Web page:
Dismissal of FedEx Case Illustrates Importance of Not Relying on Oral RepresentationsA California district court has dismissed a lawsuit brought by a FedEx contractor against the company for breach of implied contract, wrongful termination and promissory estoppel, finding that oral representations made to the plaintiff cannot change the terms of a written contract.

In Mendes, et.al., v. Fed Ex Ground Transportation Systems, Inc., plaintiffs entered into two contracts with FedEx to provide package delivery services using the name “FedEx Ground” in 1999 and 2009. Both agreements provided for automatic renewal for a term of one year, subject to termination upon notice by either party.

FedEx sent plaintiffs a letter indicating that it was considering not renewing their contract in January 2013, and subsequently notified plaintiffs in writing of FedEx’s intent not to renew the agreements. Plaintiffs contend they had received oral assurances that the lease relationship, critical to their business, would continue as it had before.

In granting the defendant’s motion to dismiss, the court first addressed the dispute of whether the case should be decided under California or Pennsylvania law. A provision in the agreement stated clearly, “This Agreement shall be governed by and construed in accordance with the laws of the Commonwealth of Pennsylvania.”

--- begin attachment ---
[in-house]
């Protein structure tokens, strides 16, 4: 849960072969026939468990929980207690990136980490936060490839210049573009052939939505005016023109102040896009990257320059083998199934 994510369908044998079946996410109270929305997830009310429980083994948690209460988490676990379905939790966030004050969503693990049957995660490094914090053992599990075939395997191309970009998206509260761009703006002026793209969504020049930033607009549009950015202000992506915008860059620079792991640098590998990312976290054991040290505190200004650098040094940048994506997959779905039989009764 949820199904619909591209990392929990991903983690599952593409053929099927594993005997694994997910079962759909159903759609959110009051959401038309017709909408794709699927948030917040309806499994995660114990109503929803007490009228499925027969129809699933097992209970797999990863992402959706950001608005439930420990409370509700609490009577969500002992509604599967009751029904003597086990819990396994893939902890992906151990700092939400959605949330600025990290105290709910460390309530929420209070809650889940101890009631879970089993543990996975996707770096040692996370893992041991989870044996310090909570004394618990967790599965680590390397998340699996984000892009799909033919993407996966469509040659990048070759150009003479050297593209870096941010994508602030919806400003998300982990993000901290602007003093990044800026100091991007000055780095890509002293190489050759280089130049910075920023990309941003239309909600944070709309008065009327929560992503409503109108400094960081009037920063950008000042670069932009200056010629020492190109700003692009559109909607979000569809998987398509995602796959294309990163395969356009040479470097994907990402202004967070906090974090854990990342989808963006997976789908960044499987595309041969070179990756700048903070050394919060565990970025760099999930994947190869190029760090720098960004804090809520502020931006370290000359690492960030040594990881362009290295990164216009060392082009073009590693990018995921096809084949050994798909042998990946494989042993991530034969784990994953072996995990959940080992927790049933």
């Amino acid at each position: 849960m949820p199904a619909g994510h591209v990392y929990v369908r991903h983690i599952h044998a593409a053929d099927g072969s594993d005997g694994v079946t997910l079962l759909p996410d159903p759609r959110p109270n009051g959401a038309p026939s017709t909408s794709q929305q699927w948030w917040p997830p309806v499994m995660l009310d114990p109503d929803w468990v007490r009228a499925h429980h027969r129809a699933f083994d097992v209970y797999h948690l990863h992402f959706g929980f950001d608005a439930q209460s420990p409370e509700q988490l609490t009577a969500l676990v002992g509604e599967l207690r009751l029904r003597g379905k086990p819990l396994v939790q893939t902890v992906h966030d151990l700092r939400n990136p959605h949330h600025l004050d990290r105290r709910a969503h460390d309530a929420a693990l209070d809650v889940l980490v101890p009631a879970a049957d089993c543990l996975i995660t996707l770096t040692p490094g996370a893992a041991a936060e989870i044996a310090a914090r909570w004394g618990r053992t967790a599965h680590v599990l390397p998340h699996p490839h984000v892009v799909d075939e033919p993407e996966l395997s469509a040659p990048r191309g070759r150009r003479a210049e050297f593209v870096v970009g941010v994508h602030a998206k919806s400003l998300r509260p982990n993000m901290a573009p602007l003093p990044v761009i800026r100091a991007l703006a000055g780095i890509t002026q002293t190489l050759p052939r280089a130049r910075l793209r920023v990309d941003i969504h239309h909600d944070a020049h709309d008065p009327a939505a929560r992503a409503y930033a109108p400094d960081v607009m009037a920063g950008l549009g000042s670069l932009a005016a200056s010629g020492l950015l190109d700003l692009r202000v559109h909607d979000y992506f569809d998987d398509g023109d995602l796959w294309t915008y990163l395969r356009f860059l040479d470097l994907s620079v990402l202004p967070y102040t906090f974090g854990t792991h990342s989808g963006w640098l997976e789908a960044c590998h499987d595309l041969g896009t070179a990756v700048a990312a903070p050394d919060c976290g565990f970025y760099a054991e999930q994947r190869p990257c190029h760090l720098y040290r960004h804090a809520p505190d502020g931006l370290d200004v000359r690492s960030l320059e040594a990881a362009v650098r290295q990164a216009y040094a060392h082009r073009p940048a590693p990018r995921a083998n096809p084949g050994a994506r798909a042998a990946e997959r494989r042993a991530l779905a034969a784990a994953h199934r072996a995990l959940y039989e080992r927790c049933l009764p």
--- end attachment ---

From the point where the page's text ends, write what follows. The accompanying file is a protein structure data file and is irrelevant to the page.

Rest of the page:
In order to uphold that provision, the California court must determine (1) whether the chosen state has a substantial relationship to the parties or the transaction, or (2) whether there is any other reasonable basis for the parties’ choice of law. If the proponent of the choice of law clause demonstrates that either of these tests is met, then the Court must uphold the choice of law provision unless the opposing party carries its burden to show that (1) it is contrary to a fundamental California state policy, and (2) California has a materially greater interest than the chosen state.

Satisfied that none of those California interests were implicated, the Court ordered that because FedEx is a corporation based in Pennsylvania, that fact is sufficient to demonstrate that a choice of law provision bears a “substantial relationship” to the parties and therefore Pennsylvania law should be applied to the dispute.

The Pennsylvania law the California court used to apply to the dispute was Prudential Prop. & Cas. Ins. Co. v. Sartno, 588 Pa. 205, 212, 903 (2006): “Where. . .the language of the contract is clear and unambiguous, a court is required to give effect to that language.”

According to the language of the written contract, FedEx was free to cancel the agreements absent good cause by giving required notice, which they did.

Furthermore, the court noted, “The alleged assurances described by plaintiff do not meet the burden of showing an unequivocal intent to modify the written terms of the contract. A promise not to ‘cancel’ the Operating Agreements absent good cause does not clearly indicate an intent to modify the provision governing renewal.”

This case stands for two propositions. One, the law of the state two parties choose to govern their contract will control a dispute unless allowing it would violate some core or fundamental interest of the state in which the court serves. Second, if the law of that state requires resolving the dispute on the basis of the plain meaning of the contract – and there is no ambiguity – that law can prohibit a party from claiming that the provisions are not valid.

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